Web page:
HABSHAER GUIDELINES for RECORDING HISTORIC SITES and STRUCTURES by e295e75ae2526297

VIEWS: 0 PAGES: 2

									             HABS/HAER GUIDELINES
                       for
     RECORDING HISTORIC SITES and STRUCTURES
                      using
         COMPUTER-AIDED DRAFTING (CAD)


1.0 INTRODUCTION

1.1 Objectives. These guidelines address the application of the Secretary of the Interior’s
Standards and Guidelines for Architectural and Engineering Documentation to the use of
computer-aided drafting (CAD) software in the production of two-dimensional HABS/HAER
measured drawings. This document is intended as an addendum to Recording Structures and
Sites with HABS Measured Drawings (hereafter referred to as the HABS Guidelines) and
Recording Historic Structures and Sites for the Historic American Engineering Record (hereafter
referred to as the HAER Guidelines). Reference should be made to the H A B S and HAER
Guidelines for any issues not addressed in this document.



2.0 FIELD RECORDS

2.1 Digital Records. A hard copy plot or printout of any digital data or image used in the field
recording process should be included as part of the field records. (Examples include scanned
raster images, digital photographs, and lists of electronic surveying data points.)

2.2 Photogrammetric Images. A print of any photgrammetric image used in the field recording
process, along with dimensional information pertinent to control points in the image, should be
included as part of the field records.



3.0 MEASURED DRAWINGS

3.1 CAD Software and File Formats. HABS/HAER does not require or recommend the use of
any particular CAD software nor of any specific file format.

3.2 Layer Naming Conventions. HABS/HAER does not require the use of any specific
layering system. HABS/HAER recommends the use of a layering system based on the CAD
Layer Guidelines developed by the American Institute of Architects (AIA), as adapted to the
specific needs of a particular project.
3.3 Line Weights. Line weights should be configured to correspond to those described in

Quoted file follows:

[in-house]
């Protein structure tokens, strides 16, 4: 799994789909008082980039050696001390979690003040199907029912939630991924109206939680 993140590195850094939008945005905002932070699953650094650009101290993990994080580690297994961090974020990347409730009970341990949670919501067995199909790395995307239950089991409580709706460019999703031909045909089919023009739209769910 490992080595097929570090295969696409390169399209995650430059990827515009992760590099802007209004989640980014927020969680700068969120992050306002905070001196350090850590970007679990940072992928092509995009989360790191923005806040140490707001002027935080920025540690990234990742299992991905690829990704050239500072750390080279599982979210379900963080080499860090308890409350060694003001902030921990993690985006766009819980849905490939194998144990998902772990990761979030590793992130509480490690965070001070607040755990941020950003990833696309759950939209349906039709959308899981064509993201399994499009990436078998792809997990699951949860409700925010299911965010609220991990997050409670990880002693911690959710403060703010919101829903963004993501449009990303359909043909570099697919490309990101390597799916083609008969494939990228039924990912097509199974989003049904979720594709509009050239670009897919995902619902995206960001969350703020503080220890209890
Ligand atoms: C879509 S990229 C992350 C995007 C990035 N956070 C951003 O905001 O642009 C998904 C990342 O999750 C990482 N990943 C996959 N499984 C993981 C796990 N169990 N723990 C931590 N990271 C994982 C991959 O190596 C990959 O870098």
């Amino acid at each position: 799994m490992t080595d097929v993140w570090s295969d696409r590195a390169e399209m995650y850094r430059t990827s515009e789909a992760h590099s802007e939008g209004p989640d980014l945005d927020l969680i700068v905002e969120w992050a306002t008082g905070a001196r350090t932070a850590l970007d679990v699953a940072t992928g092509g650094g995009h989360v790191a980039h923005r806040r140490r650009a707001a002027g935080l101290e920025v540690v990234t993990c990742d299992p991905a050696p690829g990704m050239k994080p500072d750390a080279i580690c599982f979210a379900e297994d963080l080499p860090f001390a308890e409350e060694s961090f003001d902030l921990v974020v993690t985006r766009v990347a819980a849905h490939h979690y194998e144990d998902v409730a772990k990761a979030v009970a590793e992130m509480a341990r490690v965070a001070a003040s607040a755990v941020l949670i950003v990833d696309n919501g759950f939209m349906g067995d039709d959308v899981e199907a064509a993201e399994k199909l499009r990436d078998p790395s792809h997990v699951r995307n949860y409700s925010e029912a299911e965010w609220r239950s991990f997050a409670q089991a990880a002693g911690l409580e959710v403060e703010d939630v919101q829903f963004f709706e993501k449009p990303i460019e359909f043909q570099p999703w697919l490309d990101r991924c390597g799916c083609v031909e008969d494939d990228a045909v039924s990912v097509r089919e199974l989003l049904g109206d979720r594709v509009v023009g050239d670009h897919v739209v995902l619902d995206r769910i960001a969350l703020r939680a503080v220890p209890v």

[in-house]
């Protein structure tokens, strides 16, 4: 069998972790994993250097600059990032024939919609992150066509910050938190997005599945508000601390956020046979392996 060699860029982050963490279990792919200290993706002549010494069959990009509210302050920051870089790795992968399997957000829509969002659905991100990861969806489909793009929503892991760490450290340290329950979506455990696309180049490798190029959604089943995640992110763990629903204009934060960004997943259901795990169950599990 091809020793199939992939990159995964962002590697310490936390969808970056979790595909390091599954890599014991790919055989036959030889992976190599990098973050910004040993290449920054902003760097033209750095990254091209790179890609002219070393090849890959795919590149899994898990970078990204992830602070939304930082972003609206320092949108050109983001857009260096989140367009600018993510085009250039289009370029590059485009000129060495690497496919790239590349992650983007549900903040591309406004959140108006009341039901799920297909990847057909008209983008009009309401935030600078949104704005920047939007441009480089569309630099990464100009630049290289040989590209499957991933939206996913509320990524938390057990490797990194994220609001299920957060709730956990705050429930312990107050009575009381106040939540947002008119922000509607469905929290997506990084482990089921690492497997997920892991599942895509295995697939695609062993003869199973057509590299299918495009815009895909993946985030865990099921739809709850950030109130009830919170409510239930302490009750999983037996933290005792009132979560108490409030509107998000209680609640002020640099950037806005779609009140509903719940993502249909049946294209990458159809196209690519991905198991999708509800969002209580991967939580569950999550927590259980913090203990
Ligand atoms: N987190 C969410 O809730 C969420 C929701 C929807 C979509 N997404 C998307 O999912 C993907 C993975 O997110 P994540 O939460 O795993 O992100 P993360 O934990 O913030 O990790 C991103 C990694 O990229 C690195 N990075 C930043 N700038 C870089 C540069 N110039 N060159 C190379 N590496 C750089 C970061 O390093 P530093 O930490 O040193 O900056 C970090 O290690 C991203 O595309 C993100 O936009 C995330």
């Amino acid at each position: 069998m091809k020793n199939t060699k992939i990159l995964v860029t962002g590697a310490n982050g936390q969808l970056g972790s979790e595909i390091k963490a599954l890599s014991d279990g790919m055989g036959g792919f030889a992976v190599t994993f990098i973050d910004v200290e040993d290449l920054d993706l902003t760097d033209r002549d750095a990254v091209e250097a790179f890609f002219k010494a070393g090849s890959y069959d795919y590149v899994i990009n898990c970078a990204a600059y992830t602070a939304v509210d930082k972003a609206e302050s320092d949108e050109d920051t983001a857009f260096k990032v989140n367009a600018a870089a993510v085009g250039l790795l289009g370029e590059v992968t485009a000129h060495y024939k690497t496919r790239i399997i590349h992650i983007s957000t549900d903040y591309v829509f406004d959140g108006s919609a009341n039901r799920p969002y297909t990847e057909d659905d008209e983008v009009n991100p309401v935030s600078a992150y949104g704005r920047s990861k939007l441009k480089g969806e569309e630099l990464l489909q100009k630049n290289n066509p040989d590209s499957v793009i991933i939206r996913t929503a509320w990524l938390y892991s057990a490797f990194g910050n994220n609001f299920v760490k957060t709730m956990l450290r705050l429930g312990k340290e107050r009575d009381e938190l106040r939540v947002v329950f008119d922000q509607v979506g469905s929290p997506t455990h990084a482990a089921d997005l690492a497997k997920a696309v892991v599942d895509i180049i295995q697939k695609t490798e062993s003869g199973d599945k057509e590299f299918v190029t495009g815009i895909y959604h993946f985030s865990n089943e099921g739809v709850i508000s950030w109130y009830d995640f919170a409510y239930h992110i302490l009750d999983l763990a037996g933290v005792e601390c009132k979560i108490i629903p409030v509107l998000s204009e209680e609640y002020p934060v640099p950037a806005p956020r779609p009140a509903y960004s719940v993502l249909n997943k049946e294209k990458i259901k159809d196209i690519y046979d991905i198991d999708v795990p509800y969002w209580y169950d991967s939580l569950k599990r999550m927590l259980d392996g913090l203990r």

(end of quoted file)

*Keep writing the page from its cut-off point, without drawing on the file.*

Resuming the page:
Section 5.3 of the HABS Guidelines or Section 4.9 of the HAER Guidelines.

3.4 CAD Fonts. HABS/HAER recommends the use of a sans-serif or Roman serif font for
drawing text. Only one font should be used per project. All fonts should be TrueType (TTF)
format.



4.0 FINAL PLOTS

4.1 Sheet Materials. Final plots must be made on 4 mil(0.004”) thick drafting film (also known
as mylar), with a single- or double-matte finish. For plotters using cut sheets, sheets preprinted
with either a HABS or HAER border are available from the HABS/HAER office. For roll
plotters, digital versions of the HABS and HAER title blocks, in either DXF or AutoCAD DWG
formats, are available from the HABS/HAER office, or may be downloaded from the
HABS/HAER website.

4.2 Pen Plotters. Plotters using pens which contain ink which meets the standards of the Library
of Congress for archival stability, such as those listed in Section 1.4.3 of the HABS Guidelines or
Section 4.9 of the HAER Guidelines, may be used for making final plots of H A B S and HAER
drawings.

4.3 Inkjet Plotters. Plots made by inkjet plotters do not meet the standards of the Library of
Congress for archival stability, and therefore must never be used for making final plots of HABS
and HAER drawings.

4.4 Electrostatic and Laser Plotters. Plots made by electrostatic and laser plotters (also known
as LED plotters) meet the standards of the Library of Congress for archival stability, and
therefore may be used for making final plots of HABS and HAER drawings.



5.0 DIGITAL FILES

5.1 Submission of Digital Files. Neither the HABS/HAER office nor the Library of Congress
currently maintains an archive of digital HABS and HAER files. Therefore the submission of
such tiles, as an accompaniment to the final plots, is not required. Those who wish to do so may
include, along with their field notes, a copy of their digital files on diskette, tape, or CD-ROM.
This should be accompanied by a hard copy document which lists and describes the software
used, the individual tile names, the layering system, the corresponding line weights, and any
other information pertinent to digital aspects of the project. (Keep in mind that the Library of
Congress does not consider magnetic media such as diskettes and tapes to be archival. Thus the
Library makes no guarantees that files submitted on such media will be able to be retrieved in the
future.)

								
To top